Farming is growing in popularity among recent college graduates, fed by concerns over nutrition and a weak job market.
The 24-year-old new owner of Full Heart Farm in Ledyard is one of them.
Allyson Angelini, who graduated from the UMass Sustainable Food and Farming program, last week took over the 6.25-acre property at 193 Iron St. She plans to get married on the farm in about a year.
“It doesn’t take much to fall in love with farming,” said Angelini, who gave up a desire to be a magazine journalist and instead got an agricultural education degree from the University of Massachusetts Amherst in 2009. “And farming is really cool now, and that feeling is growing.”
Erin Pirro, who supervises the Outstanding Young Farmer program in Connecticut, agreed.
“Farming is becoming sexy again,” she said. “Americans have become out of touch with their food supplies. There’s a lot of passion for locally grown food.”
Farming still has a predominately older demographic, according to the U.S. Agriculture Census. For every farmer under 35, there are six over 65, the latest census said.
Angelini’s age enabled her to be considered “disadvantaged” by the U.S. Department of Agriculture’s Farm Service Agency, making her eligible for the agency’s Beginning Farmers and Ranchers loan program.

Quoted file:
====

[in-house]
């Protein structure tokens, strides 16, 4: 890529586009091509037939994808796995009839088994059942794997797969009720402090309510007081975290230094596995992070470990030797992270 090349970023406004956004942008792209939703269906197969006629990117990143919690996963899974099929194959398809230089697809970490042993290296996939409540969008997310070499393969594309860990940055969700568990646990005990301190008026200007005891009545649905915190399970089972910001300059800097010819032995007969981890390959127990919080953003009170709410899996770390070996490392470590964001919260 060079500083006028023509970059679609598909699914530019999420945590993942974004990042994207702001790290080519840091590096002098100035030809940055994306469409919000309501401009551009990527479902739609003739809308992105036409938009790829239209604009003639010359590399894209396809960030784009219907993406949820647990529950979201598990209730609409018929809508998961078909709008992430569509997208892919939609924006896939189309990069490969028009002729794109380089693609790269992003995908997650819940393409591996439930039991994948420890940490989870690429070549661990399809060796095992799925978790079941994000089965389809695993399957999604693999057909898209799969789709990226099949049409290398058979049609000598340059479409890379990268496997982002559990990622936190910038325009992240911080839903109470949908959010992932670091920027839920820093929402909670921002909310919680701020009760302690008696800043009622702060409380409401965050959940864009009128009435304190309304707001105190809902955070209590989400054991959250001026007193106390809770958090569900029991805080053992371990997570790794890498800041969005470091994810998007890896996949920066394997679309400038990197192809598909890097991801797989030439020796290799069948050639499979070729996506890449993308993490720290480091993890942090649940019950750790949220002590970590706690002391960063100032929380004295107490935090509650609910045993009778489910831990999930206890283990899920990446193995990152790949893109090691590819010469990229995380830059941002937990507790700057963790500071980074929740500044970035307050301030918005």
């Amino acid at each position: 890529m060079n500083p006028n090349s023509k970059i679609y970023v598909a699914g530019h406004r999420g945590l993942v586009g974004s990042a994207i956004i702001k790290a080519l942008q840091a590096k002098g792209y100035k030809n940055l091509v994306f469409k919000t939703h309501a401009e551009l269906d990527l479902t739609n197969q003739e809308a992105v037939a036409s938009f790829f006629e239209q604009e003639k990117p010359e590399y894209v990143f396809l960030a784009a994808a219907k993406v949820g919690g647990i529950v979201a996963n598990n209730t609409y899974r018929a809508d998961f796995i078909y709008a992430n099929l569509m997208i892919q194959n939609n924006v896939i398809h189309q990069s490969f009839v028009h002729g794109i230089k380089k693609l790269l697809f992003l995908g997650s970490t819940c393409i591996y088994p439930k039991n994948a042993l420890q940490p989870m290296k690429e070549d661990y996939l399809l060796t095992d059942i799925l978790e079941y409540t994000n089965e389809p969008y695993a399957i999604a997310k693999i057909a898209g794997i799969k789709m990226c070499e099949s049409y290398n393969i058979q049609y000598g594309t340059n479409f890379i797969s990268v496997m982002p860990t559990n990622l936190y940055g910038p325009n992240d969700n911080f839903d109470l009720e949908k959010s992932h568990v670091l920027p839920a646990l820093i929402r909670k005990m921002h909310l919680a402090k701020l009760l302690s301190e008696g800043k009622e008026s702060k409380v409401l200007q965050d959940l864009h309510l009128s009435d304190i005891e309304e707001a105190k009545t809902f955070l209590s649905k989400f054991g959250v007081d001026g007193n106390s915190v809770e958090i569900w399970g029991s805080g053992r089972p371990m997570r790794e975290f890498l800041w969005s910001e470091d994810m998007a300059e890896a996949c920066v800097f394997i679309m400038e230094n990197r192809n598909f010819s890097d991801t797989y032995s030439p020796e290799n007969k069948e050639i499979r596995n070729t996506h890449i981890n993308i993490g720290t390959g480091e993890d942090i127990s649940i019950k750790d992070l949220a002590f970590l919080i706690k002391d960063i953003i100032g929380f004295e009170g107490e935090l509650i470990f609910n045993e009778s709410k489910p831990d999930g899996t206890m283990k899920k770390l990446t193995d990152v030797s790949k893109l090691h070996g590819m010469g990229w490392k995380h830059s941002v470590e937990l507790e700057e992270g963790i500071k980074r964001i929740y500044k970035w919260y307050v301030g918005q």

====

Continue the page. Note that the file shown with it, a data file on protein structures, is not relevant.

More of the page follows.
Angelini has traveled in 5.5 years of researching farming, including working at a Stonington educational facility known as Terra Firma Farm and on a pork farm in Italy. She left her job at Jones Family Farms in Shelton in September to try to secure a farm in New London County.
Encouragement and assistance from elders is encouraging more 20-somethings to go into farming, Angelini said. Bob Burns, owner of Aiki Farms in Ledyard, was recently at Full Heart Farm, using his John Deere tractor to plow and harrow a portion of the land.
“(Angelini) is a delightful person, and Aiki Farms will support them as neighbors and fellow farmers,” said Burns, who is manager of the Ledyard Farmers Market, where Angelini plans to sell some her crops including beans, carrots, potatoes, squash and tomatoes.
Her parents, Greg and Sally Angelini, have been coming to Full Heart to help. Brother Ryan Angelini, who works at Electric Boat Corp., has also been assisting with repair projects. Keith Padin, Allyson Angelini’s fiancé, is a full partner in Full Heart, and his parents recently made their first visit to the farm.
“It’s hard to start a family farm without family around,” Allyson said.
Allyson and Keith are promoting that family feeling by giving names to each of their chickens and pigs.
Locally raised meat and produce strengthens family ties, Angelini said. And — on pure taste alone — local farming competes strongly, she said.
“Once you have farm-fresh eggs and homemade bacon, you never go back,” Angelini said.
Love of animals and land is not enough for a farmer these days, Angelini said.
“Young farmers need a wide skill set,” Angelini said. “There is so much diversity in the farm habitat.”